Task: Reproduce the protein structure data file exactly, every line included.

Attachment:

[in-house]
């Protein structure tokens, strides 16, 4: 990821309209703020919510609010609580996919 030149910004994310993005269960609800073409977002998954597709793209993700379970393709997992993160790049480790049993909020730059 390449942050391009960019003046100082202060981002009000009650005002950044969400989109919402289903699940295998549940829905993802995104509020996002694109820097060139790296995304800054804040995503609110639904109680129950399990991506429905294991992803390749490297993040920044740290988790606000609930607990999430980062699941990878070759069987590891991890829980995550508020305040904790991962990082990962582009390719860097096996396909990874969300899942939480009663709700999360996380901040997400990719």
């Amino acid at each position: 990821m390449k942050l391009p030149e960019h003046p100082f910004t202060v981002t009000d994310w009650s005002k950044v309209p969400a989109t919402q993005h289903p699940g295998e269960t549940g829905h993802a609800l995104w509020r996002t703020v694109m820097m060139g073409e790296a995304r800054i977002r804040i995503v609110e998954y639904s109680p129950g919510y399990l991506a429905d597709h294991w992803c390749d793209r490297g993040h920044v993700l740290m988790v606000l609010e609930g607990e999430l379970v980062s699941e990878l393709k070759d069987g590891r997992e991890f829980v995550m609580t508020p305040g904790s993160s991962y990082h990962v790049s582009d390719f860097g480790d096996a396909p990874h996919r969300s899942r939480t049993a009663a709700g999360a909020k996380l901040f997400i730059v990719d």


[in-house]
């Protein structure tokens, strides 16, 4: 990821309209703020919510609010609580996919 030149910004994310993005269960609800073409977002998954597709793209993700379970393709997992993160790049480790049993909020730059 390449942050391009960019003046100082202060981002009000009650005002950044969400989109919402289903699940295998549940829905993802995104509020996002694109820097060139790296995304800054804040995503609110639904109680129950399990991506429905294991992803390749490297993040920044740290988790606000609930607990999430980062699941990878070759069987590891991890829980995550508020305040904790991962990082990962582009390719860097096996396909990874969300899942939480009663709700999360996380901040997400990719």
């Amino acid at each position: 990821m390449k942050l391009p030149e960019h003046p100082f910004t202060v981002t009000d994310w009650s005002k950044v309209p969400a989109t919402q993005h289903p699940g295998e269960t549940g829905h993802a609800l995104w509020r996002t703020v694109m820097m060139g073409e790296a995304r800054i977002r804040i995503v609110e998954y639904s109680p129950g919510y399990l991506a429905d597709h294991w992803c390749d793209r490297g993040h920044v993700l740290m988790v606000l609010e609930g607990e999430l379970v980062s699941e990878l393709k070759d069987g590891r997992e991890f829980v995550m609580t508020p305040g904790s993160s991962y990082h990962v790049s582009d390719f860097g480790d096996a396909p990874h996919r969300s899942r939480t049993a009663a709700g999360a909020k996380l901040f997400i730059v990719d």